Seasonal affective disorder: Less light can mean darker moods

Primary care providers can help with SAD, holiday blues, COVID-19 stress, anxiety, depression and more

Does your mood seem to mirror the seasons - growing darker as the winter days get shorter and lifting as the brighter days of summer approach?

You could have a condition known as seasonal affective disorder (SAD). SAD is a type of depression that's related to seasonal changes in light. It can make you feel tired, crave carbohydrates, gain weight, avoid things you normally enjoy, or withdraw socially during the fall and winter months.

Sunlight helps regulate your internal biological clock. When there are changes in the amount of light you get, that clock gets out of balance, and levels of melatonin - a sleep-related hormone - can increase. This hormone may cause symptoms of depression.

Who is affected

Both children and adults can get SAD. However, it usually develops between the ages of 18 and 30. Four out of five people affected by SAD are women. Some evidence suggests that the further you live from the equator, the more likely you are to develop SAD.

According to the American Psychiatric Association, about 5 percent of adults in the United States experience SAD. For many, this is a recurring condition that visits from late fall to spring, with the most difficult months being January and February.

Although SAD is typically considered a fall and winter disorder, in a small number of cases, symptoms may be triggered by the longer, brighter days of summer. Some people also experience symptoms during periods of overcast weather, regardless of the season.

Shining a light

To be diagnosed with SAD, symptoms must reoccur at least twice at the same time each year, and then subside for the rest of the year.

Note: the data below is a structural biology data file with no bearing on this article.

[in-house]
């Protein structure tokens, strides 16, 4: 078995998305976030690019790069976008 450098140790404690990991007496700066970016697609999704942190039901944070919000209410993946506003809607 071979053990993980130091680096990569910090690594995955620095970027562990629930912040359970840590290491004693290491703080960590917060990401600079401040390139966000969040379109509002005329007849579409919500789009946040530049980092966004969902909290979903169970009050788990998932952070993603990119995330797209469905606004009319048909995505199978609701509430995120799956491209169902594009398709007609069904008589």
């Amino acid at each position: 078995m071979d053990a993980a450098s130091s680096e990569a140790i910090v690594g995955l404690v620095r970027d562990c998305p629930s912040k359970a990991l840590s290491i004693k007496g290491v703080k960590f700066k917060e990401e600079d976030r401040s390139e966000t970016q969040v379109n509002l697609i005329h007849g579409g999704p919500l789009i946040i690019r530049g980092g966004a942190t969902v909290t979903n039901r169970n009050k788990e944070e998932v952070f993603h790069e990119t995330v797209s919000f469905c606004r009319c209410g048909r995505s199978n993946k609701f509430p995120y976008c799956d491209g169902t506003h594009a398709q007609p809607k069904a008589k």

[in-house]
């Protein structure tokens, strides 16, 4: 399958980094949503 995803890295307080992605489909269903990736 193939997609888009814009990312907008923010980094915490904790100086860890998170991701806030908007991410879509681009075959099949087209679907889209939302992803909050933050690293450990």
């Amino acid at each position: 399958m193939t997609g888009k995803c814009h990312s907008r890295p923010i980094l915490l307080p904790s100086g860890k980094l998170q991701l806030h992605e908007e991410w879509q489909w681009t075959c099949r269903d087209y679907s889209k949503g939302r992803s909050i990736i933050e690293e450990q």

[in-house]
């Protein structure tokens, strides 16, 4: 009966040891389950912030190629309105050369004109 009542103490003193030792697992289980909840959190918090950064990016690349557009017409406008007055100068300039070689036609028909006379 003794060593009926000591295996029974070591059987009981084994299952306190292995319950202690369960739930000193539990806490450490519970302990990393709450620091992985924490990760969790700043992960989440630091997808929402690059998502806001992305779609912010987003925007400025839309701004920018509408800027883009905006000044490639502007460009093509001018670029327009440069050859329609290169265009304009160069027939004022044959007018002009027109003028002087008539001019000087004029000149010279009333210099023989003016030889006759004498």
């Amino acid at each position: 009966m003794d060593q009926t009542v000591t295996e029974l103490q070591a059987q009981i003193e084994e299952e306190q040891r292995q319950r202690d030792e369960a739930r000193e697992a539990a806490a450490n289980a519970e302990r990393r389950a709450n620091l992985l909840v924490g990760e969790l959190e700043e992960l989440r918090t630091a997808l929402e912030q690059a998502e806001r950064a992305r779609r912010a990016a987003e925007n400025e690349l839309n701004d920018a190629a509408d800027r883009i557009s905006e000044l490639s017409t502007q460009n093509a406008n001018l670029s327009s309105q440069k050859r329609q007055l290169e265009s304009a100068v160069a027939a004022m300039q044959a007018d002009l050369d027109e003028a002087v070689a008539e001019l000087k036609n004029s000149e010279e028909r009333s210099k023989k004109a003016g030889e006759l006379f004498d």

If you have SAD, getting more sunlight may make you feel better. It may be helpful to take walks outdoors or be near a window during the day when at home or work.

If your symptoms are particularly bothersome, light therapy may be recommended. This involves using special lighting while indoors. Therapeutic lighting is much more intense than standard lighting and has been shown to decrease levels of melatonin in the brain.

Your healthcare provider can help you decide how long to spend in this lighting and the best time of day to do so. For many people with SAD, light therapy is very effective. However, if it does not work for you, your provider may have other suggestions, including taking medicine for depression. With proper treatment, SAD is manageable.

If you or someone you know is experiencing symptoms of SAD, anxiety, depression or other mental health conditions, please seek care. Primary care and walk-in clinic providers have the expertise and experience to help and, if needed, can also refer you to a specialist. So don’t hesitate to visit a walk-in clinic or schedule a clinic appointment if you are experiencing symptoms that are affecting your quality of life.

Aspirus has clinics throughout Wisconsin and the UP of Michigan. Aspirus also has walk-in clinics, where care is available without an appointment. To find an Aspirus clinic or walk-in clinic near you, call the Aspirus Customer Contact Center at 800-847-4707 or visit